Wednesday, August 25, 2010

10 Things Adults Should Know about Teenagers

10 Things Adults Should Know about Teenagers
Pointers for Adult Volunteers (and Parents)





By Brian Kirk as published in YMtoday.com

Brian is a Disciples of Christ minister serving the urban church of Union Avenue Christian in St. Louis.


This article was first written to help adult volunteers on mission trips, but I believe the all parents need to read this wise insight.  Enjoy.

Al Menconi, editor

This summer, for the first time at my church, instead of taking a "youth mission trip," we took an "all-church mission trip." This meant that adults other than those who regularly work with our students went along for the journey. It ocurred to me that if we were going to travel, live, and work together for a week, it might be helpful to give these other adults some pointers on hanging out with young people. What follows, in no particular order, are the top ten tips I shared with those adults prior to our trip.
1) Teenagers are people, too. Resist calling them "kids" (unless you mean it as a term of endearment) or speaking about them as if they aren't in the room.
2) Teenagers need time. Particularly during discussions, young people need a little time to think about what they want to say. Resist the temptation to jump in with "the right answer," and don't feel you have to fill in every moment of silence with talking.
3) Teenagers like adults. Despite what you may remember from your younger days, teenagers do enjoy the companionship of adults. They just aren't always sure that we like them, so they can seem standoff-ish at times. In fact, many are at a point in their lives when they are trying to put a little independent distance between themselves and their parents, so they are seeking other caring adults to serve as mentors and role models.
4) Teenagers have a lot to teach us. In many ways, The Breakfast Club got it right. Young people are unique individuals with unique talents, gifts, attitudes, and perspectives. It would be a mistake to lump them all together as one homogenous group.
5) Teenagers' body clocks are different from adults'. Most teens need between eight and ten hours of sleep a night and get much less. Additionally, most teens are not at their peak until late morning and many are "night owls."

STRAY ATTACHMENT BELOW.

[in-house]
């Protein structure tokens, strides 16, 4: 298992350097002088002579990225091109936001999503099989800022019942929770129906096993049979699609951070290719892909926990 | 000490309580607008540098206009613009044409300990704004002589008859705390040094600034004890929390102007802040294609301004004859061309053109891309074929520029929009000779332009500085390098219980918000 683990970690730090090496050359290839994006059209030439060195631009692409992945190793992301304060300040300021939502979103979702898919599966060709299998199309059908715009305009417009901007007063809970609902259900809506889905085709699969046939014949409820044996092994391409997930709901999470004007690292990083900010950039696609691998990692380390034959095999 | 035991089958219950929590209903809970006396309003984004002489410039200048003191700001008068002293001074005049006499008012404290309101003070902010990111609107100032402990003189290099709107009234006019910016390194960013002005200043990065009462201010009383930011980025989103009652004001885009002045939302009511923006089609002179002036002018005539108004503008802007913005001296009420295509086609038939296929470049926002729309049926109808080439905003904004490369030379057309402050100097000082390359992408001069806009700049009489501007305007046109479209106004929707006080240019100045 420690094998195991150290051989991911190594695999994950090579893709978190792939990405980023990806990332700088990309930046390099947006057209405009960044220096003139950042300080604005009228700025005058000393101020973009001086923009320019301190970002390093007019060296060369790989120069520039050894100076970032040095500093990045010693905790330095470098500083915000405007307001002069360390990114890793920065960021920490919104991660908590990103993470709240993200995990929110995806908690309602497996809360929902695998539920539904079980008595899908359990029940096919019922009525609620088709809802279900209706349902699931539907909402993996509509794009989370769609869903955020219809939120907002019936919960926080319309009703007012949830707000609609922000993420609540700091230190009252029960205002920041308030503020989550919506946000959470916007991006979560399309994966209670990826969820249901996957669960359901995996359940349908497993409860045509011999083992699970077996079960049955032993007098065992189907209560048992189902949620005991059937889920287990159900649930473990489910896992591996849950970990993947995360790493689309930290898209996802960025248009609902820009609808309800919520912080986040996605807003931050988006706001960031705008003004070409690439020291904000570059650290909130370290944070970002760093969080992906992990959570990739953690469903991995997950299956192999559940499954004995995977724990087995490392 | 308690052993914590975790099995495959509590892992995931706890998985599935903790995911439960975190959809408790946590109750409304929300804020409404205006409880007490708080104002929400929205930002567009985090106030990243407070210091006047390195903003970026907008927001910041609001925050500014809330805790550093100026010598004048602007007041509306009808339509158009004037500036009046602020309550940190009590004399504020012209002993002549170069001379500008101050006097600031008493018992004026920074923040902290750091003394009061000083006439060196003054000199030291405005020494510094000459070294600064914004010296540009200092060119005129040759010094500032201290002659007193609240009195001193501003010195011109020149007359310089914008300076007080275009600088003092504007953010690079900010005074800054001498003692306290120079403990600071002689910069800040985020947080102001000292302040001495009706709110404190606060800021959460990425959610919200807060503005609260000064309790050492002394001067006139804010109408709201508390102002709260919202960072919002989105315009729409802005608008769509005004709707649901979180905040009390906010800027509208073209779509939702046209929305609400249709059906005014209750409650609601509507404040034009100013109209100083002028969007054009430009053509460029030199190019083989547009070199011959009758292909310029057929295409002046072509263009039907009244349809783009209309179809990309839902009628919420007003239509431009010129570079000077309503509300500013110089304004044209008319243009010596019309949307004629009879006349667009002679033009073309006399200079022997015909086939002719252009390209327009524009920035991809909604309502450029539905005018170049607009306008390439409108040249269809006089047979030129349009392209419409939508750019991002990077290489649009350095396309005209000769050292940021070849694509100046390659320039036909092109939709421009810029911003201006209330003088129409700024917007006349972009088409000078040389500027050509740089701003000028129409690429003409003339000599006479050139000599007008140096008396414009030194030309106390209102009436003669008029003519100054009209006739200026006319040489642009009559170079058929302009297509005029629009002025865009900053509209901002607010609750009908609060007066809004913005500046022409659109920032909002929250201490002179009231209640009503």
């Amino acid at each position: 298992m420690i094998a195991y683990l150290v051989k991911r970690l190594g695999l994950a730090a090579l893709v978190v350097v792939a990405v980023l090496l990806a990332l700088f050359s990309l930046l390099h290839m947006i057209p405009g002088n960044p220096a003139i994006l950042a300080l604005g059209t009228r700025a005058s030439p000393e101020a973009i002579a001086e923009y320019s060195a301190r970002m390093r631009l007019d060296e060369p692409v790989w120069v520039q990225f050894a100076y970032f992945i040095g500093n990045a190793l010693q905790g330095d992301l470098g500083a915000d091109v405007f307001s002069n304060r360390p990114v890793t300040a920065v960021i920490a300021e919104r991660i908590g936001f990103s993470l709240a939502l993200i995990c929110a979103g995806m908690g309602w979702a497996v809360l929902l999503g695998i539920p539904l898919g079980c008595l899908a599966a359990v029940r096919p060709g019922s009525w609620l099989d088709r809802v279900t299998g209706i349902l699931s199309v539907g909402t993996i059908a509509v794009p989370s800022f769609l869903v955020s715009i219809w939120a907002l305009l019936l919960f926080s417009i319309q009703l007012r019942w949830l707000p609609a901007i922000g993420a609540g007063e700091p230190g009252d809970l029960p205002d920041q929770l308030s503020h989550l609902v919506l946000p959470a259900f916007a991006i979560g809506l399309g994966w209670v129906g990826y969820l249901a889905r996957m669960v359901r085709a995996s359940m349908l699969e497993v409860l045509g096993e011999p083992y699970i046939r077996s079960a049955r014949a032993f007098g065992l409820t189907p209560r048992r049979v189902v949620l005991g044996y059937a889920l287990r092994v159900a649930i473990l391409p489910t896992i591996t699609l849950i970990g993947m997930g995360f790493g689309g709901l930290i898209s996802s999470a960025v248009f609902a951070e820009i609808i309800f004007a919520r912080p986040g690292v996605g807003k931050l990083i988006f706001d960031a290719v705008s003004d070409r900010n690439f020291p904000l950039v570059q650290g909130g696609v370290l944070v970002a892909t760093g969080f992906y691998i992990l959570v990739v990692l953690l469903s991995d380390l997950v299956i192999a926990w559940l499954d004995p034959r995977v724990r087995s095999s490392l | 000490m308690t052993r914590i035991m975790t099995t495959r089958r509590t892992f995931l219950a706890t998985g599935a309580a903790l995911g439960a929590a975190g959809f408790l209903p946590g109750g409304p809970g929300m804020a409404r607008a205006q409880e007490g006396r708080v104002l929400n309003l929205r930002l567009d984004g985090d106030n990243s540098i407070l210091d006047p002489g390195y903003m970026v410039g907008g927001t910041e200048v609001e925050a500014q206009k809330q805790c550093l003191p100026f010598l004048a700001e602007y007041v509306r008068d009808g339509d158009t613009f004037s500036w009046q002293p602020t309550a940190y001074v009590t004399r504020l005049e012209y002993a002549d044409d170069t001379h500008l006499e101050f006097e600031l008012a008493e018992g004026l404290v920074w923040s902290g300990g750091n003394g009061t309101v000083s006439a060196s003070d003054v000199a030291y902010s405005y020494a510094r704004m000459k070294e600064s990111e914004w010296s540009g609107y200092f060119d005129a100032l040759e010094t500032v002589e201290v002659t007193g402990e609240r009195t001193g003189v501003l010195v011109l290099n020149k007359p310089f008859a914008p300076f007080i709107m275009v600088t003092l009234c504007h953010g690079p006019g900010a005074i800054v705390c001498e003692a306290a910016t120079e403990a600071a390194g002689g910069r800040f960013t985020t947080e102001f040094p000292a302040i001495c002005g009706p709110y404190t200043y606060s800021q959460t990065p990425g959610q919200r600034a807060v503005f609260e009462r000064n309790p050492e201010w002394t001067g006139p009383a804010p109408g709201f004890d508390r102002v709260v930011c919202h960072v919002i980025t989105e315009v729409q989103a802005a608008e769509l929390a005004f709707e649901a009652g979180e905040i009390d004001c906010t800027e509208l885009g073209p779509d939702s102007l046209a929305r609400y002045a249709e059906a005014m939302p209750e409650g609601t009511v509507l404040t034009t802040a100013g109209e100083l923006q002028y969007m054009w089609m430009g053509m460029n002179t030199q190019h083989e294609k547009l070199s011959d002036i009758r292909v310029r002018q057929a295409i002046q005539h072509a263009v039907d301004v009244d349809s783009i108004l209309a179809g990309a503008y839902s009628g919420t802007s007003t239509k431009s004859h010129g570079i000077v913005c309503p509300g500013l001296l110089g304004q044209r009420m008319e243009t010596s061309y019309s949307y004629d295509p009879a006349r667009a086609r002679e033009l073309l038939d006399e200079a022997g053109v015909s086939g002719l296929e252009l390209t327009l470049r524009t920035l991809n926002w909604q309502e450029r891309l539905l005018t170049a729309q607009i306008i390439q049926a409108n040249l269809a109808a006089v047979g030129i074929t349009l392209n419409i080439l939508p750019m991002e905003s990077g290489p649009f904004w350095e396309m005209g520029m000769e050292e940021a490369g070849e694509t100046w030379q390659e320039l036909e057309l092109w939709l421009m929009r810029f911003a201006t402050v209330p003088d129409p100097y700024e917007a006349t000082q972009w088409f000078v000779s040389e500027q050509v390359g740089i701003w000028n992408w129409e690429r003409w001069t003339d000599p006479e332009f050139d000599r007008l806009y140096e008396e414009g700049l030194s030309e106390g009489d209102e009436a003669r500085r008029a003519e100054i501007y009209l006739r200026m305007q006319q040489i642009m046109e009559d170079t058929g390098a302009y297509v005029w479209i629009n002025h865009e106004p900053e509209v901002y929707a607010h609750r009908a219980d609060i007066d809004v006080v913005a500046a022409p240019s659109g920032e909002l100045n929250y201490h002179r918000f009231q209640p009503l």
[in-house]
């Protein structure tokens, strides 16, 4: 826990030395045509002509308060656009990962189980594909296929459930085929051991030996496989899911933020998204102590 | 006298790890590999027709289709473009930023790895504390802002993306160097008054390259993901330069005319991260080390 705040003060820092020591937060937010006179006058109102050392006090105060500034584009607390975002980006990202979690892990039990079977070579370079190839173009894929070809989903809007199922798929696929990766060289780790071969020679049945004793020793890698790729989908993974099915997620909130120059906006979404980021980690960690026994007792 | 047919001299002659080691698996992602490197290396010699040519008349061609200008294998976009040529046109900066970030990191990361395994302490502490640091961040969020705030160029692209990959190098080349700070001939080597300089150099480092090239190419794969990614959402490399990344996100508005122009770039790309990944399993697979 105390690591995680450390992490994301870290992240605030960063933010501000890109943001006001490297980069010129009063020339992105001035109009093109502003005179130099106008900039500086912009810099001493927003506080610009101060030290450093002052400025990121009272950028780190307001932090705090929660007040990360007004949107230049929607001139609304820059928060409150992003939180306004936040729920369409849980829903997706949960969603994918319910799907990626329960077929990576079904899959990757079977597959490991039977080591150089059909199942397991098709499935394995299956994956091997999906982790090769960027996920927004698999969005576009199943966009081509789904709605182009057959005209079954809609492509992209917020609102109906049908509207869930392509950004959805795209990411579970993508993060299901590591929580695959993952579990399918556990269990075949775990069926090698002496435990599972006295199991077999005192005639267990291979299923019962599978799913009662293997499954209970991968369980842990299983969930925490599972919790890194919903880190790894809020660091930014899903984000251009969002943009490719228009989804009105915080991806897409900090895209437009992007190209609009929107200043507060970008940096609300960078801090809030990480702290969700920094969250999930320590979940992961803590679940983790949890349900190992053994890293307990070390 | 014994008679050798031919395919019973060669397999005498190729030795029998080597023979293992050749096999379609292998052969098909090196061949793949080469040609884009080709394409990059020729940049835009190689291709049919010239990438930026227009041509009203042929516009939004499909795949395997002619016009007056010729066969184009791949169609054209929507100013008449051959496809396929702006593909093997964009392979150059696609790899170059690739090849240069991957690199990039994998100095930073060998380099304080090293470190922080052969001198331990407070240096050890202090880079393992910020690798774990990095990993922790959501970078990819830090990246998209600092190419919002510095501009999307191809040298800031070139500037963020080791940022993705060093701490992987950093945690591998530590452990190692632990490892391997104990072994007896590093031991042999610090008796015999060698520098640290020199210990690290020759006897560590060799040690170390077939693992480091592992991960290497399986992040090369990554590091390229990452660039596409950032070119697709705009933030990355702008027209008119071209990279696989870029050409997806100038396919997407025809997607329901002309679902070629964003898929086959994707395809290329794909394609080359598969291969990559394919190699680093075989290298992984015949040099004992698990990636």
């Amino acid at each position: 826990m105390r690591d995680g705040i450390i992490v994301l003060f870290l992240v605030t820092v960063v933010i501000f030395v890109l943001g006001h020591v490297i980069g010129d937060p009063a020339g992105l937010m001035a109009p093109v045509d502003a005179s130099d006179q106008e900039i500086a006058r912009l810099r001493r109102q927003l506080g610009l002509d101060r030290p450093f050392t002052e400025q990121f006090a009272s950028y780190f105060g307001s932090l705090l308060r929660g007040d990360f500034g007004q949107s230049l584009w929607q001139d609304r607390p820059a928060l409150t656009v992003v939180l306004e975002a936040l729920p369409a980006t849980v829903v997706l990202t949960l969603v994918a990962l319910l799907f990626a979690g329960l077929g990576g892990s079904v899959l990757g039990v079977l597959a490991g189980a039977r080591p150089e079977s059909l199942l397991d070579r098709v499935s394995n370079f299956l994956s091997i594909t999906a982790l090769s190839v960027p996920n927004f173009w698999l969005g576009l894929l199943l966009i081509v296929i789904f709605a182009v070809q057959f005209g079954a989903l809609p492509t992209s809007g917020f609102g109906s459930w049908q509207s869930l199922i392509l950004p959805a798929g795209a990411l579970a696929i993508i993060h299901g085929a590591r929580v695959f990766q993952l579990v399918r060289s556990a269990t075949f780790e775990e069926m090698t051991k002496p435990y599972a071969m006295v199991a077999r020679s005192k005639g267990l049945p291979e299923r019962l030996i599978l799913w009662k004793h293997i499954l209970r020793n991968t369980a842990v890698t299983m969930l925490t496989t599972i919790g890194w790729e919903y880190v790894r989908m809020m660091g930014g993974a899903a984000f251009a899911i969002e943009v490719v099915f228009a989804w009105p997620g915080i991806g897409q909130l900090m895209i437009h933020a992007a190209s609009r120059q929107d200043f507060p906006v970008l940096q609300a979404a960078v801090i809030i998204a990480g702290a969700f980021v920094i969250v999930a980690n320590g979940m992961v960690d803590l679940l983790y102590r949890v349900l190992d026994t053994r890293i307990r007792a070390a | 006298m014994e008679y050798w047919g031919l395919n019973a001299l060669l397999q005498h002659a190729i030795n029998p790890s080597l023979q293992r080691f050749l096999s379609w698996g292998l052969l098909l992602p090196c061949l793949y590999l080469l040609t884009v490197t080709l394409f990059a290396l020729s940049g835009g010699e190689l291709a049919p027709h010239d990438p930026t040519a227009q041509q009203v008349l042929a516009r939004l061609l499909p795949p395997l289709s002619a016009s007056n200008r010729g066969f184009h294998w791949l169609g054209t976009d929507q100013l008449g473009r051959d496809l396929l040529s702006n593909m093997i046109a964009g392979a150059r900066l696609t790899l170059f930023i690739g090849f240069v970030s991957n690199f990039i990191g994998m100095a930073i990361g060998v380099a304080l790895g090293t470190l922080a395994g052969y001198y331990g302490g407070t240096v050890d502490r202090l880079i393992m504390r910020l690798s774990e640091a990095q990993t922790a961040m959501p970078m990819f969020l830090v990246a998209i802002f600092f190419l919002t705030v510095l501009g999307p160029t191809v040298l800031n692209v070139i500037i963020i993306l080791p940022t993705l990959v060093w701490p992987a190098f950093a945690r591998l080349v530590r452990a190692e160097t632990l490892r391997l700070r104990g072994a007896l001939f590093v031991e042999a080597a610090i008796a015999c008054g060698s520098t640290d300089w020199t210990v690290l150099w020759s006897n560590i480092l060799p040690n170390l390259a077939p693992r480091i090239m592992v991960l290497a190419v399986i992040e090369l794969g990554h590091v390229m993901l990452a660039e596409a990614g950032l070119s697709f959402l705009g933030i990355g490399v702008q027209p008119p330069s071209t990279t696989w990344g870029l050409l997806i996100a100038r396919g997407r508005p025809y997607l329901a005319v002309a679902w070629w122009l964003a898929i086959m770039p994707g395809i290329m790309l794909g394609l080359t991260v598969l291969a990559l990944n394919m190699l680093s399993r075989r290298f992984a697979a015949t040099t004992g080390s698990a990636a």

6) Teenagers are passionate. The first part of the teenage brain to fully develop is the emotions center. This means that teens can have high-highs and low-lows all in one day, can really connect with the hurt of others, and can be very passionate about the things they believe in.
7) Teenagers want to "own" their experiences. We have a temptation as adults, when teens talk about their struggles, to say things like, "I went through the same thing at your age," or "I had the same problems and I survived it," or "Here's how I handled that problem." In many ways, the experiences of teens today are quite different from when we were young. Their struggles are real, and they want them taken seriously, not summarily dismissed with, "I survived that and you will, too." Often, the best approach with young people isn't to offer advice, but just to listen.
8) Teenagers are fun to be around. You might think hanging out with adolescents would make you feel old, but it's just the opposite. They often offer a perspective on life and the world that is refreshingly honest, hopeful, and new. And that sense of hope and possibility can be contagious.
9) Teenagers can be a great source of frustration. Teenagers are great, but let's be realistic about this, too. They can be incredibly frustrating to work with...unless you are willing to be flexible, and can take a little good natured ribbing and criticism, and remember that they still have a lot of growing up to do. Which leads to the final item on this list...
10) Teenagers are not adults. No matter how much they might look or act like adults, teenagers are still children, in the best sense of the word. For every moment of maturity, they have other moments where they grumble about taking out the trash, neglect their responsibilities, fight with their best friends and then make up an hour later, and choose goofing off over doing their work. Don't expect them to act like adults. Expect them to act like young people who are still growing, adjusting, stumbling, and trying to figure it all out.


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